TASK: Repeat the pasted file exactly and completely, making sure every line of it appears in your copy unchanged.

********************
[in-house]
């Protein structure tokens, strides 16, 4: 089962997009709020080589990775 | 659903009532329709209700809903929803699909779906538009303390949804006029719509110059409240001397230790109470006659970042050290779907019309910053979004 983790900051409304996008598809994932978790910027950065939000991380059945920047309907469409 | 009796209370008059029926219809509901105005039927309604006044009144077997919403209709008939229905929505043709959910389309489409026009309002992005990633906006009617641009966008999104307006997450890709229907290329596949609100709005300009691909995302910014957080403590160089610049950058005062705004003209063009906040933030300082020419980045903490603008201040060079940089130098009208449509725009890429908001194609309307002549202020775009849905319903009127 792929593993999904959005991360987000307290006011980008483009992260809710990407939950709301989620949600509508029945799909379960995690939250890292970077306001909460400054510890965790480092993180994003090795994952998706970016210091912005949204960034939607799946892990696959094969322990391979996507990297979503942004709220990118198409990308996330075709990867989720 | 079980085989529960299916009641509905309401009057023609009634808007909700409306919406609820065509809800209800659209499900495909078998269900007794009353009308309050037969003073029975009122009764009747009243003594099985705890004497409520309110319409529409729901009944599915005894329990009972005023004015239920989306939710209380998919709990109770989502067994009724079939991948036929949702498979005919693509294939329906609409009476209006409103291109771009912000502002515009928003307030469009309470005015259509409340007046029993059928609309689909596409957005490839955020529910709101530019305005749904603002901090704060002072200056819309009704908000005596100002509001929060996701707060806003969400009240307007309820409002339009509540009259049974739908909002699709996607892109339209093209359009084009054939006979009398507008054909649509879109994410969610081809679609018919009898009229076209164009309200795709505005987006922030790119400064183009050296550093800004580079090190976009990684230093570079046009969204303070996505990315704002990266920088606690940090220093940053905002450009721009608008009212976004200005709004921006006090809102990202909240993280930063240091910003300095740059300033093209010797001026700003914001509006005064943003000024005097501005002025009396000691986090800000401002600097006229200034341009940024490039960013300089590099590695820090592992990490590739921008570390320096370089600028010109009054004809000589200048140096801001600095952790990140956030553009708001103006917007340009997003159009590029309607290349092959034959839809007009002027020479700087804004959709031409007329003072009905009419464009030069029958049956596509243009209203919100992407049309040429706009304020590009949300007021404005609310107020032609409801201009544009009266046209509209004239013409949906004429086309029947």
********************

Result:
[in-house]
């Protein structure tokens, strides 16, 4: 089962997009709020080589990775 | 659903009532329709209700809903929803699909779906538009303390949804006029719509110059409240001397230790109470006659970042050290779907019309910053979004 983790900051409304996008598809994932978790910027950065939000991380059945920047309907469409 | 009796209370008059029926219809509901105005039927309604006044009144077997919403209709008939229905929505043709959910389309489409026009309002992005990633906006009617641009966008999104307006997450890709229907290329596949609100709005300009691909995302910014957080403590160089610049950058005062705004003209063009906040933030300082020419980045903490603008201040060079940089130098009208449509725009890429908001194609309307002549202020775009849905319903009127 792929593993999904959005991360987000307290006011980008483009992260809710990407939950709301989620949600509508029945799909379960995690939250890292970077306001909460400054510890965790480092993180994003090795994952998706970016210091912005949204960034939607799946892990696959094969322990391979996507990297979503942004709220990118198409990308996330075709990867989720 | 079980085989529960299916009641509905309401009057023609009634808007909700409306919406609820065509809800209800659209499900495909078998269900007794009353009308309050037969003073029975009122009764009747009243003594099985705890004497409520309110319409529409729901009944599915005894329990009972005023004015239920989306939710209380998919709990109770989502067994009724079939991948036929949702498979005919693509294939329906609409009476209006409103291109771009912000502002515009928003307030469009309470005015259509409340007046029993059928609309689909596409957005490839955020529910709101530019305005749904603002901090704060002072200056819309009704908000005596100002509001929060996701707060806003969400009240307007309820409002339009509540009259049974739908909002699709996607892109339209093209359009084009054939006979009398507008054909649509879109994410969610081809679609018919009898009229076209164009309200795709505005987006922030790119400064183009050296550093800004580079090190976009990684230093570079046009969204303070996505990315704002990266920088606690940090220093940053905002450009721009608008009212976004200005709004921006006090809102990202909240993280930063240091910003300095740059300033093209010797001026700003914001509006005064943003000024005097501005002025009396000691986090800000401002600097006229200034341009940024490039960013300089590099590695820090592992990490590739921008570390320096370089600028010109009054004809000589200048140096801001600095952790990140956030553009708001103006917007340009997003159009590029309607290349092959034959839809007009002027020479700087804004959709031409007329003072009905009419464009030069029958049956596509243009209203919100992407049309040429706009304020590009949300007021404005609310107020032609409801201009544009009266046209509209004239013409949906004429086309029947």